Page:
Patents of Invention

– Patents Act No. 39 of 2004, in force since August 4, 2008 (repeals and replaces the Patents Act (Cap. 110) and the Registration of United Kingdom Patents Act (Cap. 112) of the 1990 Revised Laws of Saint Vincent and the Grenadines).
– Patents Regulations of 2009, in force since July 8, 2009.

Membership in International Conventions

– The Hague Convention Abolishing the Requirement of Legalization for Foreign Public Documents (Apostille), in effect since April 25, 1965.
– WTO’s TRIPS Agreement, since January 1, 1995.
– Convention Establishing the World Intellectual Property Organization (WIPO), since August 29, 1995.
– Paris Convention for the Protection of Industrial Property, Stockholm Act, since August 29, 1995.
– Patent Cooperation Treaty (PCT), since August 6, 2002.

Filing, Examination

Note: under the new Patents Act, it is no longer necessary for a patent to be registered in the United Kingdom in order for it to be registered in Saint Vincent and the Grenadines. It revises the law relating to patents in order to give effect to certain international conventions on patents and for related matters.

Applicant: any person either alone or jointly with another or the successor(s) in title.

Naming of the inventor(s): not compulsory.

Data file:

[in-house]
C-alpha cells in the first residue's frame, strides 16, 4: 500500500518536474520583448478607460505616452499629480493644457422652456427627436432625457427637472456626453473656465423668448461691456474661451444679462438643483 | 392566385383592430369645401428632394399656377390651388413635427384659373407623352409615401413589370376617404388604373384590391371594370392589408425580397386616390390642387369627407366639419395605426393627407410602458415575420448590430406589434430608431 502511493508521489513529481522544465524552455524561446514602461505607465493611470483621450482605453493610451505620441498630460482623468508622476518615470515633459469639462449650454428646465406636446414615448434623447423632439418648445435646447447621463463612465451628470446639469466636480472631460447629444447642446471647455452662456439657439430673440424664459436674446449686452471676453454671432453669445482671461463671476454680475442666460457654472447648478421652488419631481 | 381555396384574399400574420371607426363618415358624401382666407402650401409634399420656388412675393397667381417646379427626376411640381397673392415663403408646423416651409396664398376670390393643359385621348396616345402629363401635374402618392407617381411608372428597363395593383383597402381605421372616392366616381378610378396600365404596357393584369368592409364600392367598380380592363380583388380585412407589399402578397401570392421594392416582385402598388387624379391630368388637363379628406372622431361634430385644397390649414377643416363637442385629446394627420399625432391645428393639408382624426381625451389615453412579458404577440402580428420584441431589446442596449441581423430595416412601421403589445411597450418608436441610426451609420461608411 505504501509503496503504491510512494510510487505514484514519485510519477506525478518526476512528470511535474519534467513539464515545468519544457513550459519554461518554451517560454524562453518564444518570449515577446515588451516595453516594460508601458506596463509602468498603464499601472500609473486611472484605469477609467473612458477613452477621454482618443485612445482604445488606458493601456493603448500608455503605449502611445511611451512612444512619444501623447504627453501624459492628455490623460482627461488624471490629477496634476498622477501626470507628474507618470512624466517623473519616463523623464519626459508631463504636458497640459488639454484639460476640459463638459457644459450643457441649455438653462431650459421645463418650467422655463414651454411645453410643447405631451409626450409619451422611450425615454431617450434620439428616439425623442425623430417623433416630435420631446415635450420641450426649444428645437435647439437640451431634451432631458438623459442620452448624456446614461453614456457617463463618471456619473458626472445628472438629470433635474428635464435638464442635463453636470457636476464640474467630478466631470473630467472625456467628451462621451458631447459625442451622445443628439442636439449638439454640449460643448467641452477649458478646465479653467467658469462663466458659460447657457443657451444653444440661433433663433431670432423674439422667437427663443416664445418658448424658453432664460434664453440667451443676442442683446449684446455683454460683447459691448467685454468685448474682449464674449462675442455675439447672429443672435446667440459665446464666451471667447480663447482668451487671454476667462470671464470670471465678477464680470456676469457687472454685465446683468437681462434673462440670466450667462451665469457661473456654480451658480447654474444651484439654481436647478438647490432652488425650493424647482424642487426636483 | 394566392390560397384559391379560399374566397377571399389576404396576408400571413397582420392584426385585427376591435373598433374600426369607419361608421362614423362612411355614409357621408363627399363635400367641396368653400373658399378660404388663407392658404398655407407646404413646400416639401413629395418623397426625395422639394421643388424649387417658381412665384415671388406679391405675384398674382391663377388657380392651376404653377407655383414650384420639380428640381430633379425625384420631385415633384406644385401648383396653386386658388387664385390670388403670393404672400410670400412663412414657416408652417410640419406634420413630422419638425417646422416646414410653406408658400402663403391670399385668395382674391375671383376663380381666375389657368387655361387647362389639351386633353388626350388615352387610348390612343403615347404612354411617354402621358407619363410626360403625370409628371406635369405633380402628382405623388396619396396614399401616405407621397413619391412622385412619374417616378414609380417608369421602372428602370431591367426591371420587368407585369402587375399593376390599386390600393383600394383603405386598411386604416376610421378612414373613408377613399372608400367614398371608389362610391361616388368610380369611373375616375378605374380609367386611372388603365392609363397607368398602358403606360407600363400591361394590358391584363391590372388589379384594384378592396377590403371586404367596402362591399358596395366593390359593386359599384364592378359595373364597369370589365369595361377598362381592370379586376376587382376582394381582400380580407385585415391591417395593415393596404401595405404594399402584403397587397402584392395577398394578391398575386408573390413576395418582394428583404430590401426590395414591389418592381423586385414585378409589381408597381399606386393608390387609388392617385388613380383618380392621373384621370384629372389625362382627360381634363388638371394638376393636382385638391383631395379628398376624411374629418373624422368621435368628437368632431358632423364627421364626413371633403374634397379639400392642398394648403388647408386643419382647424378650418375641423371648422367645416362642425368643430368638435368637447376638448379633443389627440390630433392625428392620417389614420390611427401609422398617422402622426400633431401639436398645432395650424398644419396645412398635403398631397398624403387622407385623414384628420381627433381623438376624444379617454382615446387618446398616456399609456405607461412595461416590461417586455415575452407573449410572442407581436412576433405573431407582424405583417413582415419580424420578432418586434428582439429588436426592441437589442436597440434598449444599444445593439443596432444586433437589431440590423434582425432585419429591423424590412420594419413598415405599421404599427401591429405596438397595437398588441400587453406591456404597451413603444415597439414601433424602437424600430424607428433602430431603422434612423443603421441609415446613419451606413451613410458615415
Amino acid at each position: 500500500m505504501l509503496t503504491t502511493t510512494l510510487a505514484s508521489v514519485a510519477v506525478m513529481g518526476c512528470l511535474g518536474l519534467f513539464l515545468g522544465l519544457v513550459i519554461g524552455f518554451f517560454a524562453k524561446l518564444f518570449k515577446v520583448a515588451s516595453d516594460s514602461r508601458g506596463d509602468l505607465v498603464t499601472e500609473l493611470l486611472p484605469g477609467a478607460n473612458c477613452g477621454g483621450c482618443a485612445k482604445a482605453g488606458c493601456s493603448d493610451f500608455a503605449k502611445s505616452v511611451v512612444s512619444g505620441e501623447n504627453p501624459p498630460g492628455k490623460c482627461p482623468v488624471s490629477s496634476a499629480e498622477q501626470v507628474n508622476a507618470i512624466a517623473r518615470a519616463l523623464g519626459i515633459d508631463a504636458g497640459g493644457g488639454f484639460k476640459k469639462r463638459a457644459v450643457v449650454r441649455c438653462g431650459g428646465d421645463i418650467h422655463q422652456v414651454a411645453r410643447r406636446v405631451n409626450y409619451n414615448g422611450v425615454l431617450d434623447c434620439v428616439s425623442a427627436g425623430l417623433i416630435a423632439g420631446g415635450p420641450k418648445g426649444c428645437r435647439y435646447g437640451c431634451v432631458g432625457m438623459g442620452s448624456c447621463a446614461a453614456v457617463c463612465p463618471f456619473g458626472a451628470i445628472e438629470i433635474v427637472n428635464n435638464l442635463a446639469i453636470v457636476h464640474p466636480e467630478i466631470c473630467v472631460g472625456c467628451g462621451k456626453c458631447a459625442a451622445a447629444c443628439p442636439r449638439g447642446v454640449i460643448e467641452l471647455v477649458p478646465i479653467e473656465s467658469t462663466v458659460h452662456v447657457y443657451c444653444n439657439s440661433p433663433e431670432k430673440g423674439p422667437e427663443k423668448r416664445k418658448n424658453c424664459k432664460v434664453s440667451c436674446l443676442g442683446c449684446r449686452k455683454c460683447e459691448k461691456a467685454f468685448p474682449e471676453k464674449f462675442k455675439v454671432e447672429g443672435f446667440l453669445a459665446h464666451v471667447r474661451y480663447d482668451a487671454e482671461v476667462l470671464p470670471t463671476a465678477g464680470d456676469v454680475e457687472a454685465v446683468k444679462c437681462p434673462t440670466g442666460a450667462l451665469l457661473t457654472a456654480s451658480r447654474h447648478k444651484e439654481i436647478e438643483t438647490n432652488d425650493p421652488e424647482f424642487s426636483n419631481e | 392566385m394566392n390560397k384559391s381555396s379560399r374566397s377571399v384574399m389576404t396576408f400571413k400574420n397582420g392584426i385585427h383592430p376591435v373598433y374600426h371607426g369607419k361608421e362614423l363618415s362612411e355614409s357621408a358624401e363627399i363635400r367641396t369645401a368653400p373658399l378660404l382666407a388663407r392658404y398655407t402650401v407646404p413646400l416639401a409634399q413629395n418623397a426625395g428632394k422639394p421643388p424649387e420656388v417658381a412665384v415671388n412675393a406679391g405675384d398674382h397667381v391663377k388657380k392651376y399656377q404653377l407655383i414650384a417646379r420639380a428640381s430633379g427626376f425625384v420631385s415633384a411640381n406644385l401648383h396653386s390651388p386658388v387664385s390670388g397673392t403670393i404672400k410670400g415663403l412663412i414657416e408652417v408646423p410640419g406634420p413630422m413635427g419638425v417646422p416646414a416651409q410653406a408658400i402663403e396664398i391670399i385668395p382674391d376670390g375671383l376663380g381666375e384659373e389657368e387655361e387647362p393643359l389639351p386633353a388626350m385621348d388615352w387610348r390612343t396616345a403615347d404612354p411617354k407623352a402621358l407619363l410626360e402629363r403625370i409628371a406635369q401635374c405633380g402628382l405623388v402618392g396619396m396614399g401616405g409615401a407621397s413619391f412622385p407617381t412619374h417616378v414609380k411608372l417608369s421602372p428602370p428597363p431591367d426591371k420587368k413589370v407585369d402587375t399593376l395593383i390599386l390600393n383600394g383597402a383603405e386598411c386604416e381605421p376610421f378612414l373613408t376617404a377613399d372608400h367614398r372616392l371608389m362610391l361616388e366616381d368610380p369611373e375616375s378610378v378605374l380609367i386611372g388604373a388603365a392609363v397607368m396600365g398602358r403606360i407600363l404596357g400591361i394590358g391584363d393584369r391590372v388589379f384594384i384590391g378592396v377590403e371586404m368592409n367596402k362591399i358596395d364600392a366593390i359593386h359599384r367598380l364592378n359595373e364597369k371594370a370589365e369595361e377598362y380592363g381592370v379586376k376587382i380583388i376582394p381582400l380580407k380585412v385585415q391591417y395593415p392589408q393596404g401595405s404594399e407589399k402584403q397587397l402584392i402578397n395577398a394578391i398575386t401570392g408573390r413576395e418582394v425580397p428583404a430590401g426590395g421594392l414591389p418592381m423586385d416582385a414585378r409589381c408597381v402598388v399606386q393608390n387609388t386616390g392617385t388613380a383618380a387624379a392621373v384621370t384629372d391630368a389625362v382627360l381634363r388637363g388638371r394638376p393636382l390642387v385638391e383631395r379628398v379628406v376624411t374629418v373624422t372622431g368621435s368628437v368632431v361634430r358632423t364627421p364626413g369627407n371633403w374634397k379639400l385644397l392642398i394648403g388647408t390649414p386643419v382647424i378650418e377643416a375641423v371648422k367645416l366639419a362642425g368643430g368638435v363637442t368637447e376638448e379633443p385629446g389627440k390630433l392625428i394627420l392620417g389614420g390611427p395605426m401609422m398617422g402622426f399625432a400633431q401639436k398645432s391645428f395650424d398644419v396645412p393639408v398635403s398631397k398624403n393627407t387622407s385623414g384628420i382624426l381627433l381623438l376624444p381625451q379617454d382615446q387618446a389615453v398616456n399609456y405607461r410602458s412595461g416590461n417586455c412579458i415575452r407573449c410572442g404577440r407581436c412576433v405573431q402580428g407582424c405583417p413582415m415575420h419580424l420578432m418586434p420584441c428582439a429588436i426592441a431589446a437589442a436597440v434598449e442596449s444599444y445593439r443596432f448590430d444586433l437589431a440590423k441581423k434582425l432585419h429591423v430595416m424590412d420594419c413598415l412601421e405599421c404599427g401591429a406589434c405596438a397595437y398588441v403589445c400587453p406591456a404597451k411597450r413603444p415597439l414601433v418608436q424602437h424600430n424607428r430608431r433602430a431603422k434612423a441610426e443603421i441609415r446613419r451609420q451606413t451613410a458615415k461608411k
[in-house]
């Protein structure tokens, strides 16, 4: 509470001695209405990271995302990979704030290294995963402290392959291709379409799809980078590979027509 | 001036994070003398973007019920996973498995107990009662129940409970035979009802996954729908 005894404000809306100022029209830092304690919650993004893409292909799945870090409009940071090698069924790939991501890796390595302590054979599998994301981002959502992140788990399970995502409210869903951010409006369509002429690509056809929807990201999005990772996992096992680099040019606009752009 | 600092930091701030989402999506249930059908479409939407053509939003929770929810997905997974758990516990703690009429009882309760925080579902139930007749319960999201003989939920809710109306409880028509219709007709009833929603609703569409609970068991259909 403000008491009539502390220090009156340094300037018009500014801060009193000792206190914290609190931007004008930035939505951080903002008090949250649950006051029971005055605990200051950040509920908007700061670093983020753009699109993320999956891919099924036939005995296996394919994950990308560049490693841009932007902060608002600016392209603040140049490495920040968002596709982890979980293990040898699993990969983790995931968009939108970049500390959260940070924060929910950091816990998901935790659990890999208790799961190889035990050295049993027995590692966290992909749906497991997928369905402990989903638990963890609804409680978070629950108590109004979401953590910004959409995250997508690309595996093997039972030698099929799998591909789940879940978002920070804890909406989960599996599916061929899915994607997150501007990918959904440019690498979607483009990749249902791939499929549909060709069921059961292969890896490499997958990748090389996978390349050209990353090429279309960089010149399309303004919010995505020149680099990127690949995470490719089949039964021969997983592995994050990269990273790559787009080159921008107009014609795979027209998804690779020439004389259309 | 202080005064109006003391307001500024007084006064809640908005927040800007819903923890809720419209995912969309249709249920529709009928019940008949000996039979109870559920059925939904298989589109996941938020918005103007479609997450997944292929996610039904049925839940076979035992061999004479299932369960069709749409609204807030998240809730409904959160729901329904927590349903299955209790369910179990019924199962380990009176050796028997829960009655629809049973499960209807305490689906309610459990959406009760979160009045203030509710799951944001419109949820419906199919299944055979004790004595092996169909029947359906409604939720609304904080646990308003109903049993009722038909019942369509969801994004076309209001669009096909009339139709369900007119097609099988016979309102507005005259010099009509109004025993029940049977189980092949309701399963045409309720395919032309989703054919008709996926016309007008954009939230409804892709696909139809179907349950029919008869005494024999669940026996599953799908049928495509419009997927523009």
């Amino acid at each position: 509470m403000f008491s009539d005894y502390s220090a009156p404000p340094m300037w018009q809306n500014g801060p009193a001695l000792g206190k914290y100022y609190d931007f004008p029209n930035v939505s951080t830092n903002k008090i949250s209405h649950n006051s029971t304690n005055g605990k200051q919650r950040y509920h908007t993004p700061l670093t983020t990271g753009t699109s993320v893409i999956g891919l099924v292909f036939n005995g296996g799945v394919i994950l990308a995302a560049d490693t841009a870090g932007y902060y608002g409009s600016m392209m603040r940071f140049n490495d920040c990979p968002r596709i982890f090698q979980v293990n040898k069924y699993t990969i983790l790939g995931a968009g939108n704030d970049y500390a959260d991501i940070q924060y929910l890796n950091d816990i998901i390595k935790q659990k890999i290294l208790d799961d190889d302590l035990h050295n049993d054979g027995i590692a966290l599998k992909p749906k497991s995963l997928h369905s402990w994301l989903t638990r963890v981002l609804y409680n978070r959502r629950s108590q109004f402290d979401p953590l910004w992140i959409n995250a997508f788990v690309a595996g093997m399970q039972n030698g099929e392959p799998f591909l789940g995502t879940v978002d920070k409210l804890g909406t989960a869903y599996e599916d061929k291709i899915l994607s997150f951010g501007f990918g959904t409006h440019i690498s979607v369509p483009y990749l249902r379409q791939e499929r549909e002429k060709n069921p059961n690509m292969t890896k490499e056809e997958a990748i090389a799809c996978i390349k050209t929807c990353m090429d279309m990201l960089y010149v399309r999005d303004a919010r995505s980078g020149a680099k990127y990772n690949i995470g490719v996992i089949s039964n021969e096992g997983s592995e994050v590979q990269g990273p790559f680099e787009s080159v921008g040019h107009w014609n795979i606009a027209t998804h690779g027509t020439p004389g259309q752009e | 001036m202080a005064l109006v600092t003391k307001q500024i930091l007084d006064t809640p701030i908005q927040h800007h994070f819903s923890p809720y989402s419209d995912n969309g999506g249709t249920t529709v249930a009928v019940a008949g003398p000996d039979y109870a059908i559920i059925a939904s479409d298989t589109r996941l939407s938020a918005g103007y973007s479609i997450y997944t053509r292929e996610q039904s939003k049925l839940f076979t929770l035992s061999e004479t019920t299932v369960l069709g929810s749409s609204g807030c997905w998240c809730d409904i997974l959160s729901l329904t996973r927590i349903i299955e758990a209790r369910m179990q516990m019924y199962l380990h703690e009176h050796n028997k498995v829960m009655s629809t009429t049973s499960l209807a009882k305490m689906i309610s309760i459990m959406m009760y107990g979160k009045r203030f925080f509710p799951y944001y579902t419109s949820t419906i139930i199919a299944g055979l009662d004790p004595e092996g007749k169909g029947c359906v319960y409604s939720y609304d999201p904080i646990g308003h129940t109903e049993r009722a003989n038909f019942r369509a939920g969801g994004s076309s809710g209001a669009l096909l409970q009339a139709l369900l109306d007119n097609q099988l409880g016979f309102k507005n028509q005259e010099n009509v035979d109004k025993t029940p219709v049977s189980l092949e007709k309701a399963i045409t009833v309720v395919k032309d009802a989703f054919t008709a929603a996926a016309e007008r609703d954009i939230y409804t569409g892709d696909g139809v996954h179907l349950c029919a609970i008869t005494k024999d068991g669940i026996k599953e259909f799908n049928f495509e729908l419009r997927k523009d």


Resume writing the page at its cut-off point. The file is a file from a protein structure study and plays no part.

Types of patents: patents of invention, utility certificate. Claimed inventions which only meet the criteria of novelty and industrial applicability/usefulness may qualify for the grant of a utility certificate.

Conversion of a patent application into an application for a utility certificate may be requested at any time before granting, upon payment of the prescribed fee.

Patentability: the invention must be new, involve an inventive step and be capable of industrial application.

Novelty: international. Disclosure made within twelve months before the filing of the application shall be disregarded if the disclosure occurred within the twelve months immediately preceding the date of filing the application for the patent and the disclosure was due to, or made in consequence of (a) acts committed by the applicant or his predecessor in title; (b) an abuse committed by a third party with regard to the applicant or his predecessor in title.

Novelty grace period: twelve months.

Exceptions to protection: (a) a discovery, scientific theory or mathematical method; (b) a literary, dramatic, musical or artistic work or any other aesthetic creation whatsoever; (c) a scheme, rule or method for performing a mental act, playing a game or doing business; (d) diagnostic, therapeutic and surgical methods for the treatment of humans or animals; (e) the presentation of information; (f) an invention, the commercial exploitation of which would be contrary to public order or morality; (g) an invention which is prejudicial to human, animal or plant life, to health or to the environment; or (h) any plant or animal variety or any biological process for the generation of plants or animals, not being a microbiological process or the product of such a process.

Priority: one year for Convention applications. Multiple priorities can be claimed.

Territory covered: Saint Vincent and the Grenadines.

Filing requirements for an application (to be sent to registered resident agent):